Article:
Positive media attention for politicians has a far larger effect on citizen's voting behaviour than negative media reporting. Interestingly: negative attention during an election campaign has no negative consequences whatsoever for party leaders. Loes Aaldering discovered this during her research "Images with Impact. The Electoral Consequences of Party Leader Portrayal in the Media." The researchers have no immediate explanation for this. Aaldering will defend her doctoral thesis on Friday 26 January at the University of Amsterdam. Her research was funded with a grant from the NWO programme Research Talent.
The consensus was that the image voters have of party leaders would substantially influence the outcome of democratic elections. Loes Aaldering investigated how the media describe party leaders based on their character traits and how these leadership images in the media influence voters in determining their vote.
She did this by mapping the attention that Dutch newspapers devoted to Dutch party leaders between 2006 and 2012: positive and negative media reporting about politicians. Aaldering and her colleagues also made use of the EenVandaag Opiniepanel, which consists of 50,000 respondents who were questioned 110 times during the period investigated. Do the character traits of party leaders – for example, communication skills and integrity – influence citizen's voting intentions?
The research revealed the obvious: positive media attention has a positive effect on the voting intention of citizens, and negative media attention has a negative effect. However, what was particularly surprising is that the influence of positive media attention is considerably greater than that of negative media attention. Furthermore, negative media attention during campaign periods was found to have no effect whatsoever. How politicians are portrayed in the media during these weeks clearly has no effect on their position.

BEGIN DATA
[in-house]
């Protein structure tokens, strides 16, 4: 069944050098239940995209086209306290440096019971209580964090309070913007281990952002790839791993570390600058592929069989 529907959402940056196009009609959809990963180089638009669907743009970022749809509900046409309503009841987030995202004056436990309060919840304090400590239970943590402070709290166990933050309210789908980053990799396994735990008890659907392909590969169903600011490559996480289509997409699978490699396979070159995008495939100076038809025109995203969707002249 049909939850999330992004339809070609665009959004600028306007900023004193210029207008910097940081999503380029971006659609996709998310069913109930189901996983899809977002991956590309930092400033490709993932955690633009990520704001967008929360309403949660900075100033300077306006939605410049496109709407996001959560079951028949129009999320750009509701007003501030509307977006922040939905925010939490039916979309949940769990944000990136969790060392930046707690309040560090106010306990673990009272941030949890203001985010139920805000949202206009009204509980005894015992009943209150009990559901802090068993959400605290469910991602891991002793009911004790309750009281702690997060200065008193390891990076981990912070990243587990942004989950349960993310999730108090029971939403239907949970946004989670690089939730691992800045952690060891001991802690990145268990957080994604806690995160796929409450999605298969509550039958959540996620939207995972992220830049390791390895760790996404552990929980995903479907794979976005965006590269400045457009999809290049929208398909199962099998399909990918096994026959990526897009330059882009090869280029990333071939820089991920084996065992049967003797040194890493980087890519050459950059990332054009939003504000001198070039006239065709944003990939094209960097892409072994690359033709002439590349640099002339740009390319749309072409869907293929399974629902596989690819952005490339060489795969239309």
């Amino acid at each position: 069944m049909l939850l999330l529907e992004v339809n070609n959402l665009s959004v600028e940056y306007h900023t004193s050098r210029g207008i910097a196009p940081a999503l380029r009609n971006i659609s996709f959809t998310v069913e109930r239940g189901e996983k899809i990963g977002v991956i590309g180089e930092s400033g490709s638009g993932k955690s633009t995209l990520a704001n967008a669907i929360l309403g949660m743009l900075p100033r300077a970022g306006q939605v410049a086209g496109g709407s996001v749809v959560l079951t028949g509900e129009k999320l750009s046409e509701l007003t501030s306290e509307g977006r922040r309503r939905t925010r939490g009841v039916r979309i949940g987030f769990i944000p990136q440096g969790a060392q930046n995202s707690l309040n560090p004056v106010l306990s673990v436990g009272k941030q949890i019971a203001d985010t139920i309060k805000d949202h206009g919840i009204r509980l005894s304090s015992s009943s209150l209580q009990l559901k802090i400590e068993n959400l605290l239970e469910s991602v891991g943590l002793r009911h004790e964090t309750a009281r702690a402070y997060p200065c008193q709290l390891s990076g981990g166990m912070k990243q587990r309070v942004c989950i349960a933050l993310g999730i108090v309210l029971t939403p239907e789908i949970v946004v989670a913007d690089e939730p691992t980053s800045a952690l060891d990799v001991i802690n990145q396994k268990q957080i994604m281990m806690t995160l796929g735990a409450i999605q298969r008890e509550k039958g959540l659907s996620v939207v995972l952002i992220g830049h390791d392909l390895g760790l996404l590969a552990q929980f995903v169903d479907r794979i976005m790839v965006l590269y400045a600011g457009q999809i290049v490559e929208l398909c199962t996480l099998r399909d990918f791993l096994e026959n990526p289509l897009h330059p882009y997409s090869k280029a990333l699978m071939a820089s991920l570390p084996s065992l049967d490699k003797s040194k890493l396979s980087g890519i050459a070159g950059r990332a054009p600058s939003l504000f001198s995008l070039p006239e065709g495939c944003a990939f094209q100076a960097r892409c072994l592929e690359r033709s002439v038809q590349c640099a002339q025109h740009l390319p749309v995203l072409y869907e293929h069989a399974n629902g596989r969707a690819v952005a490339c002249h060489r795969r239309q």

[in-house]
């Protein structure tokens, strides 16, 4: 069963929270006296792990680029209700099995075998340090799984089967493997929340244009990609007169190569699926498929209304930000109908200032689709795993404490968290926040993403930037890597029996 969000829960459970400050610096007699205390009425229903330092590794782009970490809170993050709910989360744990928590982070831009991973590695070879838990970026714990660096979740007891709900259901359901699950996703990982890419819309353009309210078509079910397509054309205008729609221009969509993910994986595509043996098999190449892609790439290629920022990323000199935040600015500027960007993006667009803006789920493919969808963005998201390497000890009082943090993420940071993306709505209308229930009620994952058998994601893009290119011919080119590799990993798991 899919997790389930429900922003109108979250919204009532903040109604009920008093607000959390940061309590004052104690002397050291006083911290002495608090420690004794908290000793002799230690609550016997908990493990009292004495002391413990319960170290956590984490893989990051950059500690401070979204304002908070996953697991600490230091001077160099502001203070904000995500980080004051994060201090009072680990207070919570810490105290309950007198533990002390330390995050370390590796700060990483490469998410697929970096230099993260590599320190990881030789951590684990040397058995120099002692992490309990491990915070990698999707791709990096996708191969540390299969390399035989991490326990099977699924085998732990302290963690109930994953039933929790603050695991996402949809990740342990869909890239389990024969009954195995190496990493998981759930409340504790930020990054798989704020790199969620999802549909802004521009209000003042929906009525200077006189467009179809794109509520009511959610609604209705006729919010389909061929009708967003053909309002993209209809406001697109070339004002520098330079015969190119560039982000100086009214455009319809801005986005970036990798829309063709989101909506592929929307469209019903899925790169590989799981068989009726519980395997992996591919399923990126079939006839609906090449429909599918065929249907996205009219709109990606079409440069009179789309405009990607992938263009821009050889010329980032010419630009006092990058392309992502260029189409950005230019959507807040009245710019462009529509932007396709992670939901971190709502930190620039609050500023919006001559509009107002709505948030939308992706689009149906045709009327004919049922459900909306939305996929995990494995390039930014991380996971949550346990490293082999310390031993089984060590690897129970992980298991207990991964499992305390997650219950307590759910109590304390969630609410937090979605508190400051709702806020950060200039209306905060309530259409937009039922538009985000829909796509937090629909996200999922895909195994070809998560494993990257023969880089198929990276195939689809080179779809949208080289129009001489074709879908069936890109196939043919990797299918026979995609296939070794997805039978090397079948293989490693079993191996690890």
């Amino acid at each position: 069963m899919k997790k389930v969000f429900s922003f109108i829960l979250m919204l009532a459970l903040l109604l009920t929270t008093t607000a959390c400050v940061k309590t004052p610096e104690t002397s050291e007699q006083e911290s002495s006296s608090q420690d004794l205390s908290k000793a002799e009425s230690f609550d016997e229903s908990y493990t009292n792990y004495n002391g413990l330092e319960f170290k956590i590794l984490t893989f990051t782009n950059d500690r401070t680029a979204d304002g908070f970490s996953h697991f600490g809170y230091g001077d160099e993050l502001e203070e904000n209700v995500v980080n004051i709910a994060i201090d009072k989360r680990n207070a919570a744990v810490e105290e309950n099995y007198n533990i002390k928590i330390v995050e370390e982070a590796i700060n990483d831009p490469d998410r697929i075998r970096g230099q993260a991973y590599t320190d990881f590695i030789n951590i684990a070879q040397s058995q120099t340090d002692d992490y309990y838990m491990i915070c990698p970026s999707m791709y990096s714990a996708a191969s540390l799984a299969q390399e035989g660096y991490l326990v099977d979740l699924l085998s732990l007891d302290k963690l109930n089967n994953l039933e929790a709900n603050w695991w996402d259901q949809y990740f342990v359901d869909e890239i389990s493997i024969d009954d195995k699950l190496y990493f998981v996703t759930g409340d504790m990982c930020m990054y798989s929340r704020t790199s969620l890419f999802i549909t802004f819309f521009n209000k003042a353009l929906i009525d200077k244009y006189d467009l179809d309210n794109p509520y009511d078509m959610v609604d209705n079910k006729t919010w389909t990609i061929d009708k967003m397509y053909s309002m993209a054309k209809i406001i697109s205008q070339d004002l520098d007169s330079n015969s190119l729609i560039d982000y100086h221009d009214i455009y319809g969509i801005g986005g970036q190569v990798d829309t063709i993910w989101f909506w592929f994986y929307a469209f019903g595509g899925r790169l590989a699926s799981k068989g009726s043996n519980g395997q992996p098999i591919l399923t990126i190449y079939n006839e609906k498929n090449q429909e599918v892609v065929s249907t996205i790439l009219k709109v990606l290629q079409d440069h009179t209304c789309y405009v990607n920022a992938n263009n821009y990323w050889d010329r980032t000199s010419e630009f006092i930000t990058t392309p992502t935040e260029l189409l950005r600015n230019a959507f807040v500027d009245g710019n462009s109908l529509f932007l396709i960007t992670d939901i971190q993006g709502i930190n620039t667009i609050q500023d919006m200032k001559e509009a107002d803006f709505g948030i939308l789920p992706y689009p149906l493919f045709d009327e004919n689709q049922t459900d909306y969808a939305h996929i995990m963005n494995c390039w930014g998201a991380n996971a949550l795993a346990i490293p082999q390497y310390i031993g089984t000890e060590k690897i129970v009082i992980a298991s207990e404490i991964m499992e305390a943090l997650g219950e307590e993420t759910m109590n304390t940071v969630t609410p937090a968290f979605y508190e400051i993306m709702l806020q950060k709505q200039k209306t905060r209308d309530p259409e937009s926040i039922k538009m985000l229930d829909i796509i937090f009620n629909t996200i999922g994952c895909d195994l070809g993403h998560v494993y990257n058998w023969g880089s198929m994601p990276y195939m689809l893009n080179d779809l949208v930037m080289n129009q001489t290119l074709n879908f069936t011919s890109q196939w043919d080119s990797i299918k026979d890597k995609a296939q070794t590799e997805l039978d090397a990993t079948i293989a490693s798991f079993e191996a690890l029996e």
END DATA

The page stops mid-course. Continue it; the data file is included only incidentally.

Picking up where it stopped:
The researchers do not have an immediate explanation for this, but they do have a hunch. Aaldering: "This surprising outcome could be explained by the fact that reporting on the basis of leadership characteristics during campaign gives the signal that the leader "matters," even if these reports have a negative tone."
According to the researchers, another plausible explanation is that, during the campaign period, negative reporting predominantly originates from political opponents instead of from more objective journalists.
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